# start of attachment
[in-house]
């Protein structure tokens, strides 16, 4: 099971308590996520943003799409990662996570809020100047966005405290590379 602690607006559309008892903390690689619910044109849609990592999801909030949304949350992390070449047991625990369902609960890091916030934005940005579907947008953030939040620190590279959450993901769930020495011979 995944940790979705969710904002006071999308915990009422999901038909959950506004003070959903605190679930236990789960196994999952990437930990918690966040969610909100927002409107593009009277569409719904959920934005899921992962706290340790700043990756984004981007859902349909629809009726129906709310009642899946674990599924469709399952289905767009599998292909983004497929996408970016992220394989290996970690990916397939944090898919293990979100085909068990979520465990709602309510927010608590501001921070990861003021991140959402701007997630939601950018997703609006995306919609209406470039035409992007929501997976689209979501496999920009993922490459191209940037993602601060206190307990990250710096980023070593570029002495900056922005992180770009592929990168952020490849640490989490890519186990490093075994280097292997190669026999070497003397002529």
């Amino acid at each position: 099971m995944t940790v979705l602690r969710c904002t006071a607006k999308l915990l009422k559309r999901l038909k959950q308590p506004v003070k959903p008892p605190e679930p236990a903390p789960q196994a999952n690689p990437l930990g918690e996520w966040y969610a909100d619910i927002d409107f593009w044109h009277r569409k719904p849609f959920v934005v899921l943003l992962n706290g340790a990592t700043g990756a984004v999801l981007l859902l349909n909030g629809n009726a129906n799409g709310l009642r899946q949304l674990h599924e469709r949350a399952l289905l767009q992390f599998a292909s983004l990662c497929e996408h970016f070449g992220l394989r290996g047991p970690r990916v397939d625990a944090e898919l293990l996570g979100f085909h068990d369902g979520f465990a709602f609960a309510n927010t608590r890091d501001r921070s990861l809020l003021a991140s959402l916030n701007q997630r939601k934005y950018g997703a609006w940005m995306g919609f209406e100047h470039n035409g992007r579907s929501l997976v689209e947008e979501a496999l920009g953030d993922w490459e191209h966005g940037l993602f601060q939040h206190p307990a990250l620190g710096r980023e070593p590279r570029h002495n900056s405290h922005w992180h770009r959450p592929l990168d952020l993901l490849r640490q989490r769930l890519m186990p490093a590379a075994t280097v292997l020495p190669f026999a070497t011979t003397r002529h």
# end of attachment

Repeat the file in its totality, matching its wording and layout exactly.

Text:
[in-house]
């Protein structure tokens, strides 16, 4: 099971308590996520943003799409990662996570809020100047966005405290590379 602690607006559309008892903390690689619910044109849609990592999801909030949304949350992390070449047991625990369902609960890091916030934005940005579907947008953030939040620190590279959450993901769930020495011979 995944940790979705969710904002006071999308915990009422999901038909959950506004003070959903605190679930236990789960196994999952990437930990918690966040969610909100927002409107593009009277569409719904959920934005899921992962706290340790700043990756984004981007859902349909629809009726129906709310009642899946674990599924469709399952289905767009599998292909983004497929996408970016992220394989290996970690990916397939944090898919293990979100085909068990979520465990709602309510927010608590501001921070990861003021991140959402701007997630939601950018997703609006995306919609209406470039035409992007929501997976689209979501496999920009993922490459191209940037993602601060206190307990990250710096980023070593570029002495900056922005992180770009592929990168952020490849640490989490890519186990490093075994280097292997190669026999070497003397002529």
């Amino acid at each position: 099971m995944t940790v979705l602690r969710c904002t006071a607006k999308l915990l009422k559309r999901l038909k959950q308590p506004v003070k959903p008892p605190e679930p236990a903390p789960q196994a999952n690689p990437l930990g918690e996520w966040y969610a909100d619910i927002d409107f593009w044109h009277r569409k719904p849609f959920v934005v899921l943003l992962n706290g340790a990592t700043g990756a984004v999801l981007l859902l349909n909030g629809n009726a129906n799409g709310l009642r899946q949304l674990h599924e469709r949350a399952l289905l767009q992390f599998a292909s983004l990662c497929e996408h970016f070449g992220l394989r290996g047991p970690r990916v397939d625990a944090e898919l293990l996570g979100f085909h068990d369902g979520f465990a709602f609960a309510n927010t608590r890091d501001r921070s990861l809020l003021a991140s959402l916030n701007q997630r939601k934005y950018g997703a609006w940005m995306g919609f209406e100047h470039n035409g992007r579907s929501l997976v689209e947008e979501a496999l920009g953030d993922w490459e191209h966005g940037l993602f601060q939040h206190p307990a990250l620190g710096r980023e070593p590279r570029h002495n900056s405290h922005w992180h770009r959450p592929l990168d952020l993901l490849r640490q989490r769930l890519m186990p490093a590379a075994t280097v292997l020495p190669f026999a070497t011979t003397r002529h």